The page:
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Bystander effect false?

by Ben Pace1 min read12th Jul 20194 comments


Bystander Effect

Can someone check this link out and see whether the methodology is actually sound?

One-line summary is that Surveillance Cameras Debunk the Bystander Effect H/T Hacker News.

More broadly I'm interested in anyone's sense of whether the bystander effect replicates, and whether the corresponding concept is misleading (and I should use something else instead).

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The standard claim in bystander effect research is that an individual bystander's probability of intervening goes down as the number of bystanders increases (see, e.g., Wikipedia). Whereas this study looked at the probability of any intervention from the group of bystanders, which is a different thing.

The abstract of the paper actually begins with this distinction:

Half a century of research on bystander behavior concludes that individuals are less likely to intervene during an emergency when in the presence of others than when alone. By contrast, little is known regarding the aggregated likelihood that at least someone present at an emergency will do something to help.

So: not a debunking. And another example of why it's good practice to check the paper in question (or at least its abstract) and the Wikipedia article(s) on the topic rather than believing news headlines.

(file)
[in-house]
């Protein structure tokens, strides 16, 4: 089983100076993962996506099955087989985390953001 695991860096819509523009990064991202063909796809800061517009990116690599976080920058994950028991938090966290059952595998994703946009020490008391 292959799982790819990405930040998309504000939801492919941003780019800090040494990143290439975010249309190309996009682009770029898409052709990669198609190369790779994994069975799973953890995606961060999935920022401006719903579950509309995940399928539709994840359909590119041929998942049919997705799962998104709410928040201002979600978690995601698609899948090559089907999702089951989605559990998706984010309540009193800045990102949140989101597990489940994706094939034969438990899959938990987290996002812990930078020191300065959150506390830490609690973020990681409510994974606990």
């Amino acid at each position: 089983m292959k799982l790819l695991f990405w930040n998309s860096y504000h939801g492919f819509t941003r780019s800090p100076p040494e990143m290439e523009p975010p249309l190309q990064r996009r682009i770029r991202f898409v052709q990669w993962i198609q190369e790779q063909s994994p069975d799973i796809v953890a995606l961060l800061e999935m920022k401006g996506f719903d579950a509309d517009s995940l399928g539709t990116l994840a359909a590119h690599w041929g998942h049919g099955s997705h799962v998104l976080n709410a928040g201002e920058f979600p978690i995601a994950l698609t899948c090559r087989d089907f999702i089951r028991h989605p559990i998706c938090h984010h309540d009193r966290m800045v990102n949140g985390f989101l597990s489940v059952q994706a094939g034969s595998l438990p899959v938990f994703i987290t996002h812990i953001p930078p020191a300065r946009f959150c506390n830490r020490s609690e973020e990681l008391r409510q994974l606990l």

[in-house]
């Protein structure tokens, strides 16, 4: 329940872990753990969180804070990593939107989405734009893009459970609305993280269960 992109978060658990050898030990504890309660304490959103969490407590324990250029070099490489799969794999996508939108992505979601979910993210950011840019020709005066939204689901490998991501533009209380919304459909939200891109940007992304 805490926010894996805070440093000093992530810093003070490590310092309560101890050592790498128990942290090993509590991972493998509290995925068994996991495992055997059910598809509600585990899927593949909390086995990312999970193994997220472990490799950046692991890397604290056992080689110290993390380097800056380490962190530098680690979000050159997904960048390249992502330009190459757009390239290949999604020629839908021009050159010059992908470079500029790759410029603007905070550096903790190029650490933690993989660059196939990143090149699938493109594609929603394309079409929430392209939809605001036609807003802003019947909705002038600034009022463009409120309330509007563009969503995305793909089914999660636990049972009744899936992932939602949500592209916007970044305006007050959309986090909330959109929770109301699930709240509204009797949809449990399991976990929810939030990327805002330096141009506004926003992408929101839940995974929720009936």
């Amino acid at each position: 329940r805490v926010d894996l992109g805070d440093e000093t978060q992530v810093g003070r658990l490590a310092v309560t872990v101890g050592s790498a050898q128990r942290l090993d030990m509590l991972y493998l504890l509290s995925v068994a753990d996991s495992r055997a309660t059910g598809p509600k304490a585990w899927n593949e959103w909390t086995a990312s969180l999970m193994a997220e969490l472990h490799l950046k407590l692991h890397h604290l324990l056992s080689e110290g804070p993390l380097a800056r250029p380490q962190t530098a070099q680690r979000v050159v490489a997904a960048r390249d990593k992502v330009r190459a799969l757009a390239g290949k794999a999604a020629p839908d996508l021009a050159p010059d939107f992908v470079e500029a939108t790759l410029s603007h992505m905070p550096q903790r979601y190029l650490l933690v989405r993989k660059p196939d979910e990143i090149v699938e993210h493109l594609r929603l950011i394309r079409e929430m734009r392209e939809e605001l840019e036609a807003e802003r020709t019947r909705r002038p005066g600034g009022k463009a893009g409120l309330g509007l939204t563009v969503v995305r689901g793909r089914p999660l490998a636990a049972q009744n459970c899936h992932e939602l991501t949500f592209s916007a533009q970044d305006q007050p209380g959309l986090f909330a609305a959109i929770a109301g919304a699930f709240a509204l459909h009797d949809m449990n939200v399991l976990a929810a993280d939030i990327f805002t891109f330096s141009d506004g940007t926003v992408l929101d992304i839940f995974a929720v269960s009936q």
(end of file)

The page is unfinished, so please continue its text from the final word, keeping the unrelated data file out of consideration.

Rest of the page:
It also seems worth noting that this study looked at whether people intervened in aggressive public conflicts, which is a type of situation where the bystander's safety could be at risk and there can be safety in numbers. A lone bystander intervening in a fight is at higher risk of getting hurt, compared to a group of 10 bystanders acting together. This factor doesn't exist (or is much weaker) in situations like "does anyone stop to see if the person lying on the ground needs medical help" or "does anyone notify the authorities about the smoke which might indicate a fire emergency." So I'd be cautious about generalizing to those sorts of situations.

6Ben Pace2yThank you!! (And I guess I've learned to not trust Hacker News headlines even if they have 245 karma.)

There may be a mild "Schrödinger's bystander" effect casting doubt on this new research as well. Nowadays people believe that their heroic actions are likely to be recorded, by cell phone or security camera, so that they will get their deserved recognition afterwards.